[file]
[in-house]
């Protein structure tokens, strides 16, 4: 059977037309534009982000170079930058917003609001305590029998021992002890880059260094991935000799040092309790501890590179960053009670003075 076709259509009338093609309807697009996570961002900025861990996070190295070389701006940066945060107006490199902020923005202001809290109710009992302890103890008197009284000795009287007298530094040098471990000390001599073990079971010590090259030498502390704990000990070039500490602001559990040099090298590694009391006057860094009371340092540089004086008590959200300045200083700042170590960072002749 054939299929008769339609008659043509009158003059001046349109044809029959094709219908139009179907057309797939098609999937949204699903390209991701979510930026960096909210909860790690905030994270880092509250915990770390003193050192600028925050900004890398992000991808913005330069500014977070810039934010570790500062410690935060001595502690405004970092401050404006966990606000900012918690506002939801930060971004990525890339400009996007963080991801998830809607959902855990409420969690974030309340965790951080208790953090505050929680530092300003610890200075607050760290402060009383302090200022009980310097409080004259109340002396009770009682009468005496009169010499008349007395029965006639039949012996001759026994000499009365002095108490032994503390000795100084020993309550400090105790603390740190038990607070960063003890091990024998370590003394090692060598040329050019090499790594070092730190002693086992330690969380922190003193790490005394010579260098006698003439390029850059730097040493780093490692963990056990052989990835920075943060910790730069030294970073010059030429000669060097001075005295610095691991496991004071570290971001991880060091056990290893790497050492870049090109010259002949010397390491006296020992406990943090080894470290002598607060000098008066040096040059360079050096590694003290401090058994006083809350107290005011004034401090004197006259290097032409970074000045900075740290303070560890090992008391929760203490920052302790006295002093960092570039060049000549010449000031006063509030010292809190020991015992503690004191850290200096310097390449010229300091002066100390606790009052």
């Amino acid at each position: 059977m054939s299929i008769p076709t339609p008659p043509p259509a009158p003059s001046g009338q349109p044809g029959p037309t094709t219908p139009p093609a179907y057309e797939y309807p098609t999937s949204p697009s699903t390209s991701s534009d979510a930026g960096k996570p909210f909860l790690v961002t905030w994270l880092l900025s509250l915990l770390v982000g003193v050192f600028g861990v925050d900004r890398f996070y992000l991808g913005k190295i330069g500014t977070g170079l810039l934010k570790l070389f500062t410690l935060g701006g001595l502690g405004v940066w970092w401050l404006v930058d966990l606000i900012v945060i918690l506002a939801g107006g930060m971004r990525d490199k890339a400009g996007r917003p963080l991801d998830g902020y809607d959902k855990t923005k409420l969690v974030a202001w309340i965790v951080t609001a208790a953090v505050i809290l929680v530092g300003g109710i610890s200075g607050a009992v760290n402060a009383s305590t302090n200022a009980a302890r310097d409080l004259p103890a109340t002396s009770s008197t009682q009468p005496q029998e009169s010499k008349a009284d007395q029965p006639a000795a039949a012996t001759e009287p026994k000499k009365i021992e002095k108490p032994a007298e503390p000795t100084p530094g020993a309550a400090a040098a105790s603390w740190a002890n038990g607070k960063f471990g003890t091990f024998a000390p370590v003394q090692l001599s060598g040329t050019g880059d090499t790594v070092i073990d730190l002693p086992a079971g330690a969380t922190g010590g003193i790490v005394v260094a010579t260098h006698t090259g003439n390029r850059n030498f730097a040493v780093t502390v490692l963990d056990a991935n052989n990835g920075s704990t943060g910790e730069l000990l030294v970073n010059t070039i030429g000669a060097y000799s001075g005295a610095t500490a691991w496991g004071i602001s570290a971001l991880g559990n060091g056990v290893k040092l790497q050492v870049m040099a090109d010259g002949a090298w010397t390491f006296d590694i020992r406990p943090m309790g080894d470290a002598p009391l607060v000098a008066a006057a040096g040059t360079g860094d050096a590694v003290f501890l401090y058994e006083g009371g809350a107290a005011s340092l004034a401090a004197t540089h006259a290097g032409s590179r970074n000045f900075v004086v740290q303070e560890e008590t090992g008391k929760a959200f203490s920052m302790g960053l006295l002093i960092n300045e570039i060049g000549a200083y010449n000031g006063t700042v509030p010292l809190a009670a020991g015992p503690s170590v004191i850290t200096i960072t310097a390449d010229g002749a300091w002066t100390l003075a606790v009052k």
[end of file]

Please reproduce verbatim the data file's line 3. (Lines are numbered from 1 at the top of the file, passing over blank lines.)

């Amino acid at each position: 059977m054939s299929i008769p076709t339609p008659p043509p259509a009158p003059s001046g009338q349109p044809g029959p037309t094709t219908p139009p093609a179907y057309e797939y309807p098609t999937s949204p697009s699903t390209s991701s534009d979510a930026g960096k996570p909210f909860l790690v961002t905030w994270l880092l900025s509250l915990l770390v982000g003193v050192f600028g861990v925050d900004r890398f996070y992000l991808g913005k190295i330069g500014t977070g170079l810039l934010k570790l070389f500062t410690l935060g701006g001595l502690g405004v940066w970092w401050l404006v930058d966990l606000i900012v945060i918690l506002a939801g107006g930060m971004r990525d490199k890339a400009g996007r917003p963080l991801d998830g902020y809607d959902k855990t923005k409420l969690v974030a202001w309340i965790v951080t609001a208790a953090v505050i809290l929680v530092g300003g109710i610890s200075g607050a009992v760290n402060a009383s305590t302090n200022a009980a302890r310097d409080l004259p103890a109340t002396s009770s008197t009682q009468p005496q029998e009169s010499k008349a009284d007395q029965p006639a000795a039949a012996t001759e009287p026994k000499k009365i021992e002095k108490p032994a007298e503390p000795t100084p530094g020993a309550a400090a040098a105790s603390w740190a002890n038990g607070k960063f471990g003890t091990f024998a000390p370590v003394q090692l001599s060598g040329t050019g880059d090499t790594v070092i073990d730190l002693p086992a079971g330690a969380t922190g010590g003193i790490v005394v260094a010579t260098h006698t090259g003439n390029r850059n030498f730097a040493v780093t502390v490692l963990d056990a991935n052989n990835g920075s704990t943060g910790e730069l000990l030294v970073n010059t070039i030429g000669a060097y000799s001075g005295a610095t500490a691991w496991g004071i602001s570290a971001l991880g559990n060091g056990v290893k040092l790497q050492v870049m040099a090109d010259g002949a090298w010397t390491f006296d590694i020992r406990p943090m309790g080894d470290a002598p009391l607060v000098a008066a006057a040096g040059t360079g860094d050096a590694v003290f501890l401090y058994e006083g009371g809350a107290a005011s340092l004034a401090a004197t540089h006259a290097g032409s590179r970074n000045f900075v004086v740290q303070e560890e008590t090992g008391k929760a959200f203490s920052m302790g960053l006295l002093i960092n300045e570039i060049g000549a200083y010449n000031g006063t700042v509030p010292l809190a009670a020991g015992p503690s170590v004191i850290t200096i960072t310097a390449d010229g002749a300091w002066t100390l003075a606790v009052k």